Shavuot: The Festival Honoring Receiving the Torah

Shavuot is one of my favorite holidays. It is the third of our three festival holidays, so-called because, in Temple times, Jews from all over would travel to Jerusalem to make sacrifices. In fact, in Hebrew, Shavuot, along with Sukkot and Pesach (Passover), are called the Shalosh Regalim ([literally] the three legs or feet), because for each of these three holidays people went walking on a pilgrimage. Just as Passover is associated with freedom and redemption from slavery, Shavuot is associated with receiving the Torah or revelation. To mark the occasion, the Ten Commandments are read on Shavuot. Each of the festivals is also marked by a special reading: on Sukkot, we read from the Book of Ecclesiastes (“for everything there is a season” – as we enter fall and winter); on Pesach, we read from the Song of Songs (love poetry); and, on Shavuot, we read the Book of Ruth.

Ruth is a Moabite woman who is the widow of one of Naomi’s sons. Naomi decides to return to her home and encourages Ruth to return to her family. In a very famous scene, Ruth responds to Naomi, “Where you go, I will go, and where you stay, I will stay. Your people will be my people and your God, my God.” (Ruth 1:16). This quote is considered a statement of conversion for Ruth. Later in the story, she marries Boaz and, in their lineage, is King David.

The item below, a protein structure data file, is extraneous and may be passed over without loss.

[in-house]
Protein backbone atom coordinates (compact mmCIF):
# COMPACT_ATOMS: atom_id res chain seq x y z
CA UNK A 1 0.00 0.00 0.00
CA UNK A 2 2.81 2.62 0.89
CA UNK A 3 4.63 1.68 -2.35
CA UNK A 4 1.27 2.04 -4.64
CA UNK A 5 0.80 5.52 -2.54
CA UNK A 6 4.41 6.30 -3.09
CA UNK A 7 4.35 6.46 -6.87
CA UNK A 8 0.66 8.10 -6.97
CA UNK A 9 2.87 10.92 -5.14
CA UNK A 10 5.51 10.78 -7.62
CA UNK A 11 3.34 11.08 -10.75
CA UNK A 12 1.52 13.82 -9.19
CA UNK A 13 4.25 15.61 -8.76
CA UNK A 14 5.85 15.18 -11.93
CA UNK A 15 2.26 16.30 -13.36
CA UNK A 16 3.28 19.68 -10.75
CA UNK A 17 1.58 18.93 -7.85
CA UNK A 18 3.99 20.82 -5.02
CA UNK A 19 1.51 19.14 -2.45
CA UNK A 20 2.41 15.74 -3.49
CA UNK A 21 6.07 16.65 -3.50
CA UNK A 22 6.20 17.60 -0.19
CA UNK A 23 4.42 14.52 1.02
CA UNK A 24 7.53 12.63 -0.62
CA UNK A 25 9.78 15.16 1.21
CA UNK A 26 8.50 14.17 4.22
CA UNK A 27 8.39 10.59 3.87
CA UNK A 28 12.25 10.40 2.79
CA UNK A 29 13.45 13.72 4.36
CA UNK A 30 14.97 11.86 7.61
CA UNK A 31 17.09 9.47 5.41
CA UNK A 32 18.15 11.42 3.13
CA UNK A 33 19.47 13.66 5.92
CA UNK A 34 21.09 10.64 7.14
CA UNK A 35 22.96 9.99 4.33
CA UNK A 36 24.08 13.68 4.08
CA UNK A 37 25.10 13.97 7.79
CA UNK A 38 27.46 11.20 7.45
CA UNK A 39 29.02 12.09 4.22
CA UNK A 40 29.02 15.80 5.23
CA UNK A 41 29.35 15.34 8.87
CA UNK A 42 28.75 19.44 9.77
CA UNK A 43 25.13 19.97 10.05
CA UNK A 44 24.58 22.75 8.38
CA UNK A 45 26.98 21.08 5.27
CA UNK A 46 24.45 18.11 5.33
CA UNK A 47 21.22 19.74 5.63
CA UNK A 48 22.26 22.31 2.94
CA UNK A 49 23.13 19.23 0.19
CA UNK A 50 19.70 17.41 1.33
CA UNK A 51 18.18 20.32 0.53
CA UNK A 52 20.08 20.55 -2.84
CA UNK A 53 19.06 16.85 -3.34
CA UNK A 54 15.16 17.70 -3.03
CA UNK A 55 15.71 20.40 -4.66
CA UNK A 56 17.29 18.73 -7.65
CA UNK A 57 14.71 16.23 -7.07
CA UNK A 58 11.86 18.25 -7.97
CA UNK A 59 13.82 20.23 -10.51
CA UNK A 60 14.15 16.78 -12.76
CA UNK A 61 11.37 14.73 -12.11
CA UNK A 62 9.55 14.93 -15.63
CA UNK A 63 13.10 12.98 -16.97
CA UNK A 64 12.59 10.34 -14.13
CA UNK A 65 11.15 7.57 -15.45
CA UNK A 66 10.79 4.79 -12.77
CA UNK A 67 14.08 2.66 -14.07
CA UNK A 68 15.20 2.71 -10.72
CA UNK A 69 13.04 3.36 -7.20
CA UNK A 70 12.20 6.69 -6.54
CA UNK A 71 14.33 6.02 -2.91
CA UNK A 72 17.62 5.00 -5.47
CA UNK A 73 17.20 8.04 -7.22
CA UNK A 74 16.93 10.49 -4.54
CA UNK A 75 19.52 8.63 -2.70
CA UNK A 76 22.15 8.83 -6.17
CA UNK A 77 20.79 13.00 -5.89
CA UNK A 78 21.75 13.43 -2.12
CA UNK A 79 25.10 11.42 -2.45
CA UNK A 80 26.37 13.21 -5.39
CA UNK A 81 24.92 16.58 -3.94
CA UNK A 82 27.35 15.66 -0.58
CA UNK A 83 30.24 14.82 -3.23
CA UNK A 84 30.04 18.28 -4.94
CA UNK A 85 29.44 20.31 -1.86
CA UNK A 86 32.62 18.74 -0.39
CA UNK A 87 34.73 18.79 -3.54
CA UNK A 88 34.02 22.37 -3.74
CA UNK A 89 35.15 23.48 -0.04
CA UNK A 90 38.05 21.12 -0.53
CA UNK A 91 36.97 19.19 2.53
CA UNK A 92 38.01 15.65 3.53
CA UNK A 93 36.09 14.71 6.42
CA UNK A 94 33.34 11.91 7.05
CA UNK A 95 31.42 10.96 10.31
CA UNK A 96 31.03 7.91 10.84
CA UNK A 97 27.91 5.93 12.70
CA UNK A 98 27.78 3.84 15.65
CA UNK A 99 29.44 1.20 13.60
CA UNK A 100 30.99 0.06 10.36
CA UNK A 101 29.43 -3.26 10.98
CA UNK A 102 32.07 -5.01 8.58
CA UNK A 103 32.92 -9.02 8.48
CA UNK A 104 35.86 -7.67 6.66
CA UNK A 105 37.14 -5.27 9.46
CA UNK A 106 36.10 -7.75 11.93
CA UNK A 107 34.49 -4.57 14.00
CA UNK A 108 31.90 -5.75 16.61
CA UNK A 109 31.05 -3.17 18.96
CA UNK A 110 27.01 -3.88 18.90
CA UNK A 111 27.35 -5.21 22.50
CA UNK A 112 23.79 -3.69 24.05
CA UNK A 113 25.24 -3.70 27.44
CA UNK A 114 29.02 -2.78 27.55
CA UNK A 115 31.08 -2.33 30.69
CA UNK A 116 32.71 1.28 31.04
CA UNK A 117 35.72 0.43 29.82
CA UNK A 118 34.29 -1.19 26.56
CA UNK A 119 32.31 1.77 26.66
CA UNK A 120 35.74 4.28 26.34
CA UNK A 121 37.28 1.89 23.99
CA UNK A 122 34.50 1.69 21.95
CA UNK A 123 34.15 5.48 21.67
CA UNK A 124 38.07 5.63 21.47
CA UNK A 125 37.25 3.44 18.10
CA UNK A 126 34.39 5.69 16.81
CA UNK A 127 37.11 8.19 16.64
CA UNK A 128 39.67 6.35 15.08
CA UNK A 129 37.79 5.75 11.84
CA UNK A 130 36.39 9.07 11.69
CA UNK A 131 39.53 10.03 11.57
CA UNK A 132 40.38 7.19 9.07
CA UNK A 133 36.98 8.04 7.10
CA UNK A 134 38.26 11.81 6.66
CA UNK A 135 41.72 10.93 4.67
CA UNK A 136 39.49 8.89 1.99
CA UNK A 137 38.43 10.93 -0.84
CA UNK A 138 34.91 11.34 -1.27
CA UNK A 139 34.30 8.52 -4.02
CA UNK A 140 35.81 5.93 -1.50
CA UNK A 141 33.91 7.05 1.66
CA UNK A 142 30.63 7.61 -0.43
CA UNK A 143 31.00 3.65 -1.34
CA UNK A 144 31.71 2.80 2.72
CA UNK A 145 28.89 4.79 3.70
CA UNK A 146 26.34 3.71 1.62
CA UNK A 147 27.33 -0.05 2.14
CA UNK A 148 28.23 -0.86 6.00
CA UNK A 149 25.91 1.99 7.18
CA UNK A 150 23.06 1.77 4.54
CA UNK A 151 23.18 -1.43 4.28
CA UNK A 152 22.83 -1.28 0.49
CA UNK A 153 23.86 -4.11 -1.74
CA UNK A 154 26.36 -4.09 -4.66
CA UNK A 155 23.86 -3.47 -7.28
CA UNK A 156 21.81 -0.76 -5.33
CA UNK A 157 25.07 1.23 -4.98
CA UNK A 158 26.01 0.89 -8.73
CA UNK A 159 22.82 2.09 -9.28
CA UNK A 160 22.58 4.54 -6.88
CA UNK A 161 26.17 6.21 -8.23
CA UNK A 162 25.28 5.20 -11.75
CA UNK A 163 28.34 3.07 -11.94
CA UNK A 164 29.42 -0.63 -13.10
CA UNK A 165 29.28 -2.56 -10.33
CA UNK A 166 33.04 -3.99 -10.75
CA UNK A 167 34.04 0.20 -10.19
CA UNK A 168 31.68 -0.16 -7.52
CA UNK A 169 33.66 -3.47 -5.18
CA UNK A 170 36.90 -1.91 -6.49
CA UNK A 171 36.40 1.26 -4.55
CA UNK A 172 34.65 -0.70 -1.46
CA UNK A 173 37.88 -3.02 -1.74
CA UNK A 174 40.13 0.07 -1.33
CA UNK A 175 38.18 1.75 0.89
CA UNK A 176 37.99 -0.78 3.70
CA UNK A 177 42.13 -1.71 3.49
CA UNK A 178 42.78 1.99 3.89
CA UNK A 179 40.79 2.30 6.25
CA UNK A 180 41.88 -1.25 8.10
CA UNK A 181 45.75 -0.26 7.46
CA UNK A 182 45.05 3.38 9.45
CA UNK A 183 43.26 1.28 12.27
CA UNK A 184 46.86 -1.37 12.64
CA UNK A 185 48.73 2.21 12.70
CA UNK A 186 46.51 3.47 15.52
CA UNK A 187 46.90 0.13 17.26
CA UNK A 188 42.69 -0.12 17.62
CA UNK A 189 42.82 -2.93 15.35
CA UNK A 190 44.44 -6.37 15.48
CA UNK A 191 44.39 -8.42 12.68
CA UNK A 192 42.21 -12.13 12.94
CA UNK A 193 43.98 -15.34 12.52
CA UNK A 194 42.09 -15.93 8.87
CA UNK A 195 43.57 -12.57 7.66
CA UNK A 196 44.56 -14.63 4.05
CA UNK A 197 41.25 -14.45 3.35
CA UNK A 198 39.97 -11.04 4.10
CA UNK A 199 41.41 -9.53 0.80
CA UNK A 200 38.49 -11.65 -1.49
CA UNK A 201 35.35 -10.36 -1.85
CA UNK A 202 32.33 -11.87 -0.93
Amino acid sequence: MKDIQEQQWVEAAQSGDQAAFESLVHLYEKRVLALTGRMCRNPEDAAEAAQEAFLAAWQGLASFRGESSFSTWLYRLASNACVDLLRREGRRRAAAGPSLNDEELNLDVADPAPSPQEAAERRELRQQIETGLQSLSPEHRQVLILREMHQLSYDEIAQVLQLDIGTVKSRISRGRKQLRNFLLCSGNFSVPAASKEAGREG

Today, Shavuot is traditionally celebrated not only with services, but also with study. Some communities hold all-night learning sessions! The other way many observe Shavuot is to eat dairy foods – blintzes and cheesecake are especially popular. Shavuot begins on Saturday night (May 19th) and goes through Monday. Yizkor, a memorial service for those who have lost a direct relative (parent, sibling or child) is recited on Yom Kippur and the three festivals. It is customary to light a yarzheit candle in observance.

Be in touch if you have any questions about Shavuot at director@bjep.comChag Sameach!

Cantor Jeri Robins

Categories: BJEP Blog